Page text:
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Indybay FeatureRelated Categories: Santa Cruz Indymedia | Police State and Prisons | Racial Justice
Demonstration in Salinas turns into Copwatch-in-Action!
After a demonstration in protest of the police shootings of four Latino men in Salinas, cops are prevented from arresting a man by the newly formed local Cop Watch.
On Sunday, August 17 the Direct Action Monterey Network joined a group of Salinas residents at a demonstration against police violence (4 unarmed Latino men have been killed by police since March). Although the event was intended to be a community forum, the Cesar Chavez Public Library refused to let the group use their facilities. Giving a rather long list ofridiculous reasons for not doing so, it is clear that the Library staff is nervous about supporting such a strong stance against police violence. An organizer of the event was also told by Library staff that the City of Salinas was preventing them from letting us use the space. So instead of a forum, we held a demonstration to demand access to public facilities, as well as to continue speaking out against police violence.
Several dozen people joined throughout the afternoon, and we received countless honks from people driving by. We were joined by people from Sin Barras, a prison-abolition group in Santa Cruz; Toder Poder Al Pueblo, a community organization in Oxnard; and the ANSWER Coalition in Sacramento. The crowd enthusiastically chanted “No Justice, No Peace, Killer Cops Off Our Streets!” and “How do you spell ‘murderer’ (killer, corrupt, racist)? S-P-D!” Chanting grew noticeably angrier when ever a cop drove by. The names of the those murdered by police, Angel Ruiz, Osman Hernandez, Carlos Mejia, and Frank Alvarado, were also called out, followed by “Presente!” Signs were made to express solidarity with the people of Ferguson, as well.
Eventually we all gathered on the lawn in front of the Library and several people spoke, including the family and friends of some of the victims, as well as people from various organizations who came to show their support.
After the main demonstration ended, many of us gathered together in the park to discuss the next steps that we needed to take to get some kind of justice for the recent victims of police shootings. Many people agreed the first step was calling for the Salinas PD to release the names of the police involved, which they have still not done. However, this gathering was soon interrupted when someone came over to tell us that a man was being arrested across the street. A couple people immediately started walking back to the front of the library, but soon they were followed by 15-20 other people who were adamant about preventing the police from harassing, arresting, or hurting anyone else in our communities.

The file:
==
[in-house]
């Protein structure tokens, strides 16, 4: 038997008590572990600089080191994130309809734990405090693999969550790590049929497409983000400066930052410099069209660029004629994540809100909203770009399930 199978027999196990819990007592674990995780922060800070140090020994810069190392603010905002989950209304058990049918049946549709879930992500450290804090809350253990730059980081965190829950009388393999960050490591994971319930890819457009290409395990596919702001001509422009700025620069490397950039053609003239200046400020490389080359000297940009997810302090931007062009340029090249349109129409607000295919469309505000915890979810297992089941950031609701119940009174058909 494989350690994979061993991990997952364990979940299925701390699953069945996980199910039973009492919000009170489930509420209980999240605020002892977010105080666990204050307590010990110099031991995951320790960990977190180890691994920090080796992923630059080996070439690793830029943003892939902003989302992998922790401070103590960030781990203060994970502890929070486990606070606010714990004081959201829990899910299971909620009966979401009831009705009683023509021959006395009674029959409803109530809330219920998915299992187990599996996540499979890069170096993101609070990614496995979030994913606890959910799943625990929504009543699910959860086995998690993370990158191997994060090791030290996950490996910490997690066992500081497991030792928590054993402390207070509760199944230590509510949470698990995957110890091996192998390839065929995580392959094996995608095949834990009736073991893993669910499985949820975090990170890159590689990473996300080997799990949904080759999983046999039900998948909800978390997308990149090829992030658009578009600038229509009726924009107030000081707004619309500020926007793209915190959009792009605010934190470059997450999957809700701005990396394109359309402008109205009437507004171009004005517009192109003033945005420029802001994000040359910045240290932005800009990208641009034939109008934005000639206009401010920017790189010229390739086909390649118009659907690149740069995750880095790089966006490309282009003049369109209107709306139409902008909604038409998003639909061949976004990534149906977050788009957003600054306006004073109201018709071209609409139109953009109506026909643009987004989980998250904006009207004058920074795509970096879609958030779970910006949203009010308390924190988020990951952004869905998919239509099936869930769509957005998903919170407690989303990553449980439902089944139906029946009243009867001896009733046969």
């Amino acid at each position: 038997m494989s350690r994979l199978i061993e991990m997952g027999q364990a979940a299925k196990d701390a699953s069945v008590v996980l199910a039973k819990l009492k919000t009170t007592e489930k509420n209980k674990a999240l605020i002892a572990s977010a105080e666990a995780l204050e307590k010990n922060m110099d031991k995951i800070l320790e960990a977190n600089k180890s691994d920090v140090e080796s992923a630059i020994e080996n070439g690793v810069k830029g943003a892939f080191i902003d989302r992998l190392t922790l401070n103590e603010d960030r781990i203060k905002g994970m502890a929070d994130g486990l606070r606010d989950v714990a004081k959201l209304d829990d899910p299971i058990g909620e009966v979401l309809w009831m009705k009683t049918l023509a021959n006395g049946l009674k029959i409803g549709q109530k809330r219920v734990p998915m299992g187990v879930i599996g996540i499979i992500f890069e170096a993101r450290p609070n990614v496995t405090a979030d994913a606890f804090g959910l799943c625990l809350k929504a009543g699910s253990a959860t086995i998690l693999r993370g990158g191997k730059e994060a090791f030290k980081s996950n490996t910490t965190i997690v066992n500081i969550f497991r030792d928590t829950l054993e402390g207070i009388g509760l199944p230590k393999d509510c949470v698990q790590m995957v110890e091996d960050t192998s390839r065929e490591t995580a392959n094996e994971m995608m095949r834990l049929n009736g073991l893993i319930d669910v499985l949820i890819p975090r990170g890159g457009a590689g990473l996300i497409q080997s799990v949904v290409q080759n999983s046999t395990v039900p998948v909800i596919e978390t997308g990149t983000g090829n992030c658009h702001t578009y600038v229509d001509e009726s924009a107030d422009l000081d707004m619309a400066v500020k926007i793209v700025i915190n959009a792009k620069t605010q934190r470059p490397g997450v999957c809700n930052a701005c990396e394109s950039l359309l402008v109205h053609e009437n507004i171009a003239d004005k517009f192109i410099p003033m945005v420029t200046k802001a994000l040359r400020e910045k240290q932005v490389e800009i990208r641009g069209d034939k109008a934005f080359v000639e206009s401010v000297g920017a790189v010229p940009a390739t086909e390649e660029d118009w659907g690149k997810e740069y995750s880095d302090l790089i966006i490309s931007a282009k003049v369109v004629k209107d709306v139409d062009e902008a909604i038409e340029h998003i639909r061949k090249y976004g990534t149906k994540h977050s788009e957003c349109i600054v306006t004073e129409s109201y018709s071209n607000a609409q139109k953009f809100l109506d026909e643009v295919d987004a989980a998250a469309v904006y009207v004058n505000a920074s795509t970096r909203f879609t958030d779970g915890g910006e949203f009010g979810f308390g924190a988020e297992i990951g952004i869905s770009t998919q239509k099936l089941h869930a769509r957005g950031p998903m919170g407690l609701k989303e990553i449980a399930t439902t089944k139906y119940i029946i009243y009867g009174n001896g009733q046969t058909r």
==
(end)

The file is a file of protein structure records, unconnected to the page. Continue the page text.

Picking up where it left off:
We quickly walked across the street and surrounded the two cops who had a man hand-cuffed and sitting on the hood of one of their patrol cars. People began filming the incident with their phones, while some started heckling the cops and asking why they were detaining this man. The cops, looking around nervously, yelled at people to back up. Some local residents recognized the detained man, who regularly hangs out at the intersection and occasionally panhandles.
People leaving the drug store where this was taking place started forming a larger crowd behind the former demonstrators who now began chanting at and against the police. Some of the newcomers who just happened to be walking through the shopping center picked up the chorus of “¡El pueblo unido, jamás será vencido!”, while others began filming the police with us. Shouts of “That’s not right!” and “No más racismo” could be heard. Some of the former demonstrators began passing out Copwatch flyers and explaining the situation to on-lookers, encouraging them to watch and film police interactions in the future. Meanwhile, more cops continued to show up until what seemed like half of the Salinas police was huddling around the man who they had detained.
After about 20-30 minutes the cops began to remove the handcuffs from the detained man’s arms and started leaving. The crowd cheered and chanted “Sí se puede!” The now-released man quickly walked away form the area, clearly distressed by the entire ordeal. From what was gathered by people listening to the conversation between the police and the detained man, apparently he was being chased by some people and when police showed up he kicked their car. However, we know that the police don’t even need such an excuse to harass homeless people, poor people, or people of color. They do so regularly and with impunity. Until we stand up against this, the cops will continue to do so.
We take heart in the sustained fight that people in Ferguson are waging. We also take lessons from the numerous places where people watch police and organize within their communities to defend themselves against this increasingly militarized occupying force. We hope that everyone who witnessed these events in Salinas on Sunday feel a little more emboldened to pull out their phones next time they see the cops stopping someone. The Salinas PD, and every police force, needs to know that we’re keeping an eye on them.